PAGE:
For 100 years Valentine’s Day was not only associated with sweet sentiments, but was an occasion to send a cruel and biting message to someone you didn’t like. These cards — called “vinegar valentines” — were popular from 1840 to 1940 in both America and the U.K.
You could send them to your neighbors, friends, or enemies. You could send them to your schoolteacher, your boss, or people whose advances you wanted to dismiss. You could send them to people you thought were too ugly or fat, who drank too much, or people acting above their station. There was a card for pretty much every social ailment.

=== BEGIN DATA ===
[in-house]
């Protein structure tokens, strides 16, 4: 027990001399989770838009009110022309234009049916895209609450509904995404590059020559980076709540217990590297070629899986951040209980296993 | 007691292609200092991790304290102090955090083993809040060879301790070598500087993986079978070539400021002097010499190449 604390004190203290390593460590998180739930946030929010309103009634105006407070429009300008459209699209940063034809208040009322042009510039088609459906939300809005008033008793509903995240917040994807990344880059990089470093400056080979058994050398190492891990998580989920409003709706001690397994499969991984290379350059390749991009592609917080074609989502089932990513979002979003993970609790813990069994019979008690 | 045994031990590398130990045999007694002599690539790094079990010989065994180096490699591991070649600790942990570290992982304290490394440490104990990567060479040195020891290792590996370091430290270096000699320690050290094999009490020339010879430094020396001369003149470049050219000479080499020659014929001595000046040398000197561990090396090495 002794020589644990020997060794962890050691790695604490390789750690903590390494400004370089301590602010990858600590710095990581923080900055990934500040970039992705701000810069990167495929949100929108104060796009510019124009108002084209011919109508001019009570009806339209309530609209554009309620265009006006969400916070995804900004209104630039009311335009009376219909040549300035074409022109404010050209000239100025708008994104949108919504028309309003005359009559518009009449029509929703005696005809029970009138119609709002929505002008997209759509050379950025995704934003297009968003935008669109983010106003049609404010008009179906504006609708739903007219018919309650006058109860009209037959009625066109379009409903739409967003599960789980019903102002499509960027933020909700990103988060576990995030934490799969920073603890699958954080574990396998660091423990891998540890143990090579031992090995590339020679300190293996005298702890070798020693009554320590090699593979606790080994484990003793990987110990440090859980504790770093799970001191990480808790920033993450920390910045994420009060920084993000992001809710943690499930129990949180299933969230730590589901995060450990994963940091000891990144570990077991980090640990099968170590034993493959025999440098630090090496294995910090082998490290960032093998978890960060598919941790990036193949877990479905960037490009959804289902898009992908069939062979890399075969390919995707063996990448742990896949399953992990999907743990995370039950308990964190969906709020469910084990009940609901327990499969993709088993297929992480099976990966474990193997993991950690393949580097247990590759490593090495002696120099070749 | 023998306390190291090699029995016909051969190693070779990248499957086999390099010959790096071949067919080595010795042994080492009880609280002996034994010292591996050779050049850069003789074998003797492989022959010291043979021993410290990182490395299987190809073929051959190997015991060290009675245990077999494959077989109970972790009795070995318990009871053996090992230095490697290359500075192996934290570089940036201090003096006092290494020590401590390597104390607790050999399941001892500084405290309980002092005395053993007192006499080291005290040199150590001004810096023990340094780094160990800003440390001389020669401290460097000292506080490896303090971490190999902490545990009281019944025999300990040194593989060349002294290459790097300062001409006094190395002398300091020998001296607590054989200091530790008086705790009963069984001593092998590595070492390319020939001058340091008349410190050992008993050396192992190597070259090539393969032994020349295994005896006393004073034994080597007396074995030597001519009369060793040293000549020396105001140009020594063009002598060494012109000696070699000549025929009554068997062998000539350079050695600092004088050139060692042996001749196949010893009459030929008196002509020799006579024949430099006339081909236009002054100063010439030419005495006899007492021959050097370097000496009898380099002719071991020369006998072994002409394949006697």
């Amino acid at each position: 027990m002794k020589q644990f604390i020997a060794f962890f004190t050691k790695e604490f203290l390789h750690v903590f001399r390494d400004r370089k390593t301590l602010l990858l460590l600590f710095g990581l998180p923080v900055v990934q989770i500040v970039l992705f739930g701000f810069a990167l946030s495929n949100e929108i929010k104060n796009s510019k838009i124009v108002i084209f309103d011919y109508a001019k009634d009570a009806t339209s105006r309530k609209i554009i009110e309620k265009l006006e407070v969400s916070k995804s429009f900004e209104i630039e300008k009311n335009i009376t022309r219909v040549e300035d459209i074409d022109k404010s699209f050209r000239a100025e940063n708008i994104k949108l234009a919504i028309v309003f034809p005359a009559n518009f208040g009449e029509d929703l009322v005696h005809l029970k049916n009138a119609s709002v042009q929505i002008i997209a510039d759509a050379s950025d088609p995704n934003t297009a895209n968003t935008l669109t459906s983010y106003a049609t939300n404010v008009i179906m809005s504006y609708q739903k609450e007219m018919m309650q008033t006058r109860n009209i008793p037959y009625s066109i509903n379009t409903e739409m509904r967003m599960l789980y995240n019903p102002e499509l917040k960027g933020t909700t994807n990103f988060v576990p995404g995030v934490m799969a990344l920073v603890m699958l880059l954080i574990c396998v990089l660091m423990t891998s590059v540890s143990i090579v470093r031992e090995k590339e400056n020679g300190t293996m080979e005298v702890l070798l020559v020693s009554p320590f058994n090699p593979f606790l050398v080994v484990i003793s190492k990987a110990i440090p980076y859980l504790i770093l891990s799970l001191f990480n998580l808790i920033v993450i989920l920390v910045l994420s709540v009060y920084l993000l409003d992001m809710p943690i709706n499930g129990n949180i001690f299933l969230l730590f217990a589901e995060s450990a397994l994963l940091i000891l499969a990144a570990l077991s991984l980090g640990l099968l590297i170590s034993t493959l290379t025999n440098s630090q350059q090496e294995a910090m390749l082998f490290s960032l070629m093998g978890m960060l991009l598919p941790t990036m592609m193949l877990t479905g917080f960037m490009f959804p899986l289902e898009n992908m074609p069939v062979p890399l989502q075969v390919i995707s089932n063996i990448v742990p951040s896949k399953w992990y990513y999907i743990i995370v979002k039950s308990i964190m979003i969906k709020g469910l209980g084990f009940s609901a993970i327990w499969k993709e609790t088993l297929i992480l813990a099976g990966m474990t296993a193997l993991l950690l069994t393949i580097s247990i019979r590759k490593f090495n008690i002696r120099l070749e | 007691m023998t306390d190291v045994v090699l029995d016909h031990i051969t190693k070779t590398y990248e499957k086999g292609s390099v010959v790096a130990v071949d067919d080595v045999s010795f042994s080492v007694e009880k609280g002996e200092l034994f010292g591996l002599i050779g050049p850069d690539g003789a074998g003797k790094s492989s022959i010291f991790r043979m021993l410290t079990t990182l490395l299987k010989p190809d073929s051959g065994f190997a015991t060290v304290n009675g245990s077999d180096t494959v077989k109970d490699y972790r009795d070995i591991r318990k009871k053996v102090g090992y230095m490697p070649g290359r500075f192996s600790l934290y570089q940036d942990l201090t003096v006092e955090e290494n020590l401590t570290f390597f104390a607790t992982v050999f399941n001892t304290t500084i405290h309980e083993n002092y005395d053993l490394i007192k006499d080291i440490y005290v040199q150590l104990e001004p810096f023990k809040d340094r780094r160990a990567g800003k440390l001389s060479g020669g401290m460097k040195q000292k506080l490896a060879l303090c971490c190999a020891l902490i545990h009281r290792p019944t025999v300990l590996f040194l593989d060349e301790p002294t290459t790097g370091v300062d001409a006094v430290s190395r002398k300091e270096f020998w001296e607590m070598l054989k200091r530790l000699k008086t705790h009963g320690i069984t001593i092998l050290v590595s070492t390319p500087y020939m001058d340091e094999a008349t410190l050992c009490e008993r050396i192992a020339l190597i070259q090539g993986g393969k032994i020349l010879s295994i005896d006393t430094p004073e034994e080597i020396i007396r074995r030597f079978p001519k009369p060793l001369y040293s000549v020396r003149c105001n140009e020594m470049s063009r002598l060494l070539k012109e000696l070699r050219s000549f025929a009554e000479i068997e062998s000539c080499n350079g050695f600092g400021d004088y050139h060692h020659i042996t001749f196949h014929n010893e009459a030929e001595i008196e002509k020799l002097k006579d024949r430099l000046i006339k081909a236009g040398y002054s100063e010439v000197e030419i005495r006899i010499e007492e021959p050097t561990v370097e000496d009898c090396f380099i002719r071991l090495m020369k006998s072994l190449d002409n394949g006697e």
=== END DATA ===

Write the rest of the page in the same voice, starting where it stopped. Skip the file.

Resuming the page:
Pollen insists that people did send them to one another, albeit anonymously, and they were not meant to be jokes. Instead, they were meant to say: “Your behavior is unacceptable.” For much of the 1800s there was no such thing as a pre-paid stamp, so the person who got the mail paid for it, so often they were forced to buy their own insults, a twist of the knife from the sender.Lisa Wade, PhD is an Associate Professor at Tulane University. She is the author of American Hookup, a book about college sexual culture; a textbook about gender; and a forthcoming introductory text: Terrible Magnificent Sociology. You can follow her on Twitter and Instagram.